Canadian dollar rebounds as business PMI accelerates
The Canadian dollar rebounded from a six-month low against its US counterpart Monday amid signs the Canadian economy was improving at the end of the third quarter.
The loonie, as the Canadian currency is known, advanced more than half a percent to 0.8937 US. The loonie had fallen below 89 US cents on Friday after the US Labor Department said nonfarm payrolls rose by 248,000 in September, as the unemployment rate fell to 5.9 percent. The latest US employment report has raised bets the Federal Reserve will consider lifting interest rates in the early part of 2015.
The USDCAD pair was trading at 1.1188. Initial support is likely found at 1.1174. The pair is likely to face resistance at 1.1293.
The US had no economic data to report on Monday.
In other trading, the loonie little changed against the euro, as the EURCAD consolidated at 1.4065. The pair faces initial support at 1.4036 and resistance at 1.4129.
The loonie tumbled against the Australian dollar, as the AUDCAD rose 0.13 percent to 0.9768. The pair faces initial support at 0.9711 and resistance at 0.9817.
The loonie extended its gains against the US dollar after Richard Ivey’s business index reached its highest level in 11 months, boosting optimism about the Canadian economy.
The Ivey purchasing managers’ index, a gauge of business conditions in Canada, rose to a seasonally adjusted 58.6 in September, up from 50.9 the previous month. Economists forecast an increase to 53.
The gauge of employment conditions improved after spending four months in contraction. The employment index rose 3.5 percentage points to 53, little changed from year-ago levels.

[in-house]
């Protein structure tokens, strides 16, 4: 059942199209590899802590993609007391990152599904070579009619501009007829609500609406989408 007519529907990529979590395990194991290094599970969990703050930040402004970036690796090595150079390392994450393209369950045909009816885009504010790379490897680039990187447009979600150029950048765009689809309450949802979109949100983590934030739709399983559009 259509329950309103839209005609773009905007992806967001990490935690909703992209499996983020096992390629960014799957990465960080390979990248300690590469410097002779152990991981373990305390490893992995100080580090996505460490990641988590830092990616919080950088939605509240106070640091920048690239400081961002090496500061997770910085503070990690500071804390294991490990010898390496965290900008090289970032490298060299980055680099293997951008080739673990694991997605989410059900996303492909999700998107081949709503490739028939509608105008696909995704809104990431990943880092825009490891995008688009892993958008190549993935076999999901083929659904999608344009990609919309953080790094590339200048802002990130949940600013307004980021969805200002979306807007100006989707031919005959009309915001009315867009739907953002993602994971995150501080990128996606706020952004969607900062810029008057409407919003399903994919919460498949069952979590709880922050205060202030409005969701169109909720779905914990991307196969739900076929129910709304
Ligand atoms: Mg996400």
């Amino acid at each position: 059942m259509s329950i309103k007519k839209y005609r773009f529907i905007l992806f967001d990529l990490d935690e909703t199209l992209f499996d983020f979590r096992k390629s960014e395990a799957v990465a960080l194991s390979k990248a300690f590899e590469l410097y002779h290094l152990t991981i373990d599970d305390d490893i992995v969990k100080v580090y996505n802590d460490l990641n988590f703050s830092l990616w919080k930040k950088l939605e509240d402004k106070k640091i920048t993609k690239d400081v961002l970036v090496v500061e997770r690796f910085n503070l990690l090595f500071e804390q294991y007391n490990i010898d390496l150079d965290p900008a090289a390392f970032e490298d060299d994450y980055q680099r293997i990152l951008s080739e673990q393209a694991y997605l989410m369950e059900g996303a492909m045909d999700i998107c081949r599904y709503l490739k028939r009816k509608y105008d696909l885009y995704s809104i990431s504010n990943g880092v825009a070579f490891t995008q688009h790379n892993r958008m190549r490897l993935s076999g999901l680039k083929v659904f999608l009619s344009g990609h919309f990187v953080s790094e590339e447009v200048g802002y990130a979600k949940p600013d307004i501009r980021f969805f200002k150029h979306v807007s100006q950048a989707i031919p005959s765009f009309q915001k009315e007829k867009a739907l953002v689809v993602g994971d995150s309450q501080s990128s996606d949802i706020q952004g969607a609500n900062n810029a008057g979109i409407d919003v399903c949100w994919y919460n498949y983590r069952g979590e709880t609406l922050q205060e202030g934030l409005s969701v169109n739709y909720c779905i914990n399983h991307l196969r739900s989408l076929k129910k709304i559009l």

Statistics Canada will report on the national employment situation on Friday. Employers added 20,000 jobs in September as the unemployment rate held steady at 7 percent, according to forecasts.
The labour market has struggled with consistency all year, due in large part to a weak export sector. Employers subtracted 11,000 jobs in August, StatsCan reported last month. Compared to a year earlier, employment had increased only 0.5 percent, mostly in part-time jobs.
Canada’s economy showed signs of progress in the second quarter, as gross domestic product advanced 0.8 percent on the heels of stronger household spending and bigger export sales. Canadian exports rose 4.2 percent in the April to June period after posting a decline of 0.2 percent in the first quarter.
A weak local currency is expected to keep demand for Canadian exports elevated. The loonie is forecast to reach a low of 80 US cents next year, as the United States Federal Reserve begins to lift interest rates. That’s probably a good sign for the Canadian economy, which is operating below capacity. According to Bank of Canada Governor Steven Poloz, the economy will operate below its potential for the next two years, giving policymakers plenty of scope to maintain low interest rates.
Economic data could help the loonie recover in the week ahead. On Tuesday and Wednesday StatsCan will report on building permits and housing starts, respectively. Building permits are forecast to decline 2.5 percent in August, while housing starts are forecast to increase to a seasonally adjusted annual rate of 197,500.
Sorry. No data so far.